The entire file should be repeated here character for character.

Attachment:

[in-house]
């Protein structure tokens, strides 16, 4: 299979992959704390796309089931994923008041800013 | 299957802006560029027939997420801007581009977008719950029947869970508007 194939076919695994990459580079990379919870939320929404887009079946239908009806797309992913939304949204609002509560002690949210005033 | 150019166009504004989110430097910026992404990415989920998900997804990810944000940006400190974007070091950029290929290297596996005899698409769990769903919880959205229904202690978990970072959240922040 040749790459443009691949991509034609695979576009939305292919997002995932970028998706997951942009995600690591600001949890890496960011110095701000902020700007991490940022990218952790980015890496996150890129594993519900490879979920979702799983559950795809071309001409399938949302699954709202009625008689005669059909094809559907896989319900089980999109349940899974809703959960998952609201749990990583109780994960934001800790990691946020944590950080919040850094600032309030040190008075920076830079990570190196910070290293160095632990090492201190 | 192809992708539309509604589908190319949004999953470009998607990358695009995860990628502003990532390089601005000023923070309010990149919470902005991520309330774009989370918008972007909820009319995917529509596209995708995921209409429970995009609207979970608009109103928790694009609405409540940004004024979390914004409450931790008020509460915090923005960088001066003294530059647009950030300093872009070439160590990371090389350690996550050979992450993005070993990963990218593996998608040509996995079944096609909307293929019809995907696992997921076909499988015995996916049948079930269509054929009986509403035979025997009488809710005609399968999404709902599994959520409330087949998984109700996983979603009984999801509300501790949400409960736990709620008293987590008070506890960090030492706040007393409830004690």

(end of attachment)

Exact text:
[in-house]
């Protein structure tokens, strides 16, 4: 299979992959704390796309089931994923008041800013 | 299957802006560029027939997420801007581009977008719950029947869970508007 194939076919695994990459580079990379919870939320929404887009079946239908009806797309992913939304949204609002509560002690949210005033 | 150019166009504004989110430097910026992404990415989920998900997804990810944000940006400190974007070091950029290929290297596996005899698409769990769903919880959205229904202690978990970072959240922040 040749790459443009691949991509034609695979576009939305292919997002995932970028998706997951942009995600690591600001949890890496960011110095701000902020700007991490940022990218952790980015890496996150890129594993519900490879979920979702799983559950795809071309001409399938949302699954709202009625008689005669059909094809559907896989319900089980999109349940899974809703959960998952609201749990990583109780994960934001800790990691946020944590950080919040850094600032309030040190008075920076830079990570190196910070290293160095632990090492201190 | 192809992708539309509604589908190319949004999953470009998607990358695009995860990628502003990532390089601005000023923070309010990149919470902005991520309330774009989370918008972007909820009319995917529509596209995708995921209409429970995009609207979970608009109103928790694009609405409540940004004024979390914004409450931790008020509460915090923005960088001066003294530059647009950030300093872009070439160590990371090389350690996550050979992450993005070993990963990218593996998608040509996995079944096609909307293929019809995907696992997921076909499988015995996916049948079930269509054929009986509403035979025997009488809710005609399968999404709902599994959520409330087949998984109700996983979603009984999801509300501790949400409960736990709620008293987590008070506890960090030492706040007393409830004690």